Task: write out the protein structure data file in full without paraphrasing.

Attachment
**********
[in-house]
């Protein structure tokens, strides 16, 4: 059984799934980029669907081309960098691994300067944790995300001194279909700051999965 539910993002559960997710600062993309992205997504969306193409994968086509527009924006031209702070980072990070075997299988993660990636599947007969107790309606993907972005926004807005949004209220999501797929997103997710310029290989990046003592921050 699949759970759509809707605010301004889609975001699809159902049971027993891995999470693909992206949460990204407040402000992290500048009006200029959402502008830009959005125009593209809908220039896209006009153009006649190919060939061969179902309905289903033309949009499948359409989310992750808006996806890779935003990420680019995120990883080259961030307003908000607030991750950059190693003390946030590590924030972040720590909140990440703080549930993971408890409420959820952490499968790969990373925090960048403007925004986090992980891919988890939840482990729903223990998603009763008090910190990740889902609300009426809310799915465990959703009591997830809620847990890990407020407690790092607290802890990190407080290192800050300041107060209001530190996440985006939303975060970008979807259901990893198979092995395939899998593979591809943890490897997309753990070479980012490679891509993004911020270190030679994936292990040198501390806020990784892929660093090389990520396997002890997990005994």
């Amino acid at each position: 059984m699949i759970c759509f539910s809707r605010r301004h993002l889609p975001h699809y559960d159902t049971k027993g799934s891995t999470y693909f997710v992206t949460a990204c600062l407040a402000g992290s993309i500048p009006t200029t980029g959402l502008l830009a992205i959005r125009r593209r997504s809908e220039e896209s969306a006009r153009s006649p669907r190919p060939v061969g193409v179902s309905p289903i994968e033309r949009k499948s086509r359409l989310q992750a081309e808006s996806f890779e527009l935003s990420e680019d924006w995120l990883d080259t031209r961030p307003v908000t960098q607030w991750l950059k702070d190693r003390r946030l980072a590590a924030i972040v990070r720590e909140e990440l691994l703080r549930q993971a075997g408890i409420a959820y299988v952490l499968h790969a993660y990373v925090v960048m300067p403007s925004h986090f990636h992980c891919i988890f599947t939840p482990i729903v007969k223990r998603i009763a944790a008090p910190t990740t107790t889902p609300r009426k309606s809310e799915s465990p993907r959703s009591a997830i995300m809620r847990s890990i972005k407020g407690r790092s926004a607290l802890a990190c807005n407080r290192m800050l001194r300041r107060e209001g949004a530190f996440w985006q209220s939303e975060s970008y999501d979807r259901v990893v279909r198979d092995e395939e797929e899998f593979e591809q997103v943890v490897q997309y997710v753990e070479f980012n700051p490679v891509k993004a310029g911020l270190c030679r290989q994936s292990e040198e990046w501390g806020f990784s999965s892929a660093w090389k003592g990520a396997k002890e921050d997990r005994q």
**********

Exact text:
[in-house]
């Protein structure tokens, strides 16, 4: 059984799934980029669907081309960098691994300067944790995300001194279909700051999965 539910993002559960997710600062993309992205997504969306193409994968086509527009924006031209702070980072990070075997299988993660990636599947007969107790309606993907972005926004807005949004209220999501797929997103997710310029290989990046003592921050 699949759970759509809707605010301004889609975001699809159902049971027993891995999470693909992206949460990204407040402000992290500048009006200029959402502008830009959005125009593209809908220039896209006009153009006649190919060939061969179902309905289903033309949009499948359409989310992750808006996806890779935003990420680019995120990883080259961030307003908000607030991750950059190693003390946030590590924030972040720590909140990440703080549930993971408890409420959820952490499968790969990373925090960048403007925004986090992980891919988890939840482990729903223990998603009763008090910190990740889902609300009426809310799915465990959703009591997830809620847990890990407020407690790092607290802890990190407080290192800050300041107060209001530190996440985006939303975060970008979807259901990893198979092995395939899998593979591809943890490897997309753990070479980012490679891509993004911020270190030679994936292990040198501390806020990784892929660093090389990520396997002890997990005994």
């Amino acid at each position: 059984m699949i759970c759509f539910s809707r605010r301004h993002l889609p975001h699809y559960d159902t049971k027993g799934s891995t999470y693909f997710v992206t949460a990204c600062l407040a402000g992290s993309i500048p009006t200029t980029g959402l502008l830009a992205i959005r125009r593209r997504s809908e220039e896209s969306a006009r153009s006649p669907r190919p060939v061969g193409v179902s309905p289903i994968e033309r949009k499948s086509r359409l989310q992750a081309e808006s996806f890779e527009l935003s990420e680019d924006w995120l990883d080259t031209r961030p307003v908000t960098q607030w991750l950059k702070d190693r003390r946030l980072a590590a924030i972040v990070r720590e909140e990440l691994l703080r549930q993971a075997g408890i409420a959820y299988v952490l499968h790969a993660y990373v925090v960048m300067p403007s925004h986090f990636h992980c891919i988890f599947t939840p482990i729903v007969k223990r998603i009763a944790a008090p910190t990740t107790t889902p609300r009426k309606s809310e799915s465990p993907r959703s009591a997830i995300m809620r847990s890990i972005k407020g407690r790092s926004a607290l802890a990190c807005n407080r290192m800050l001194r300041r107060e209001g949004a530190f996440w985006q209220s939303e975060s970008y999501d979807r259901v990893v279909r198979d092995e395939e797929e899998f593979e591809q997103v943890v490897q997309y997710v753990e070479f980012n700051p490679v891509k993004a310029g911020l270190c030679r290989q994936s292990e040198e990046w501390g806020f990784s999965s892929a660093w090389k003592g990520a396997k002890e921050d997990r005994q």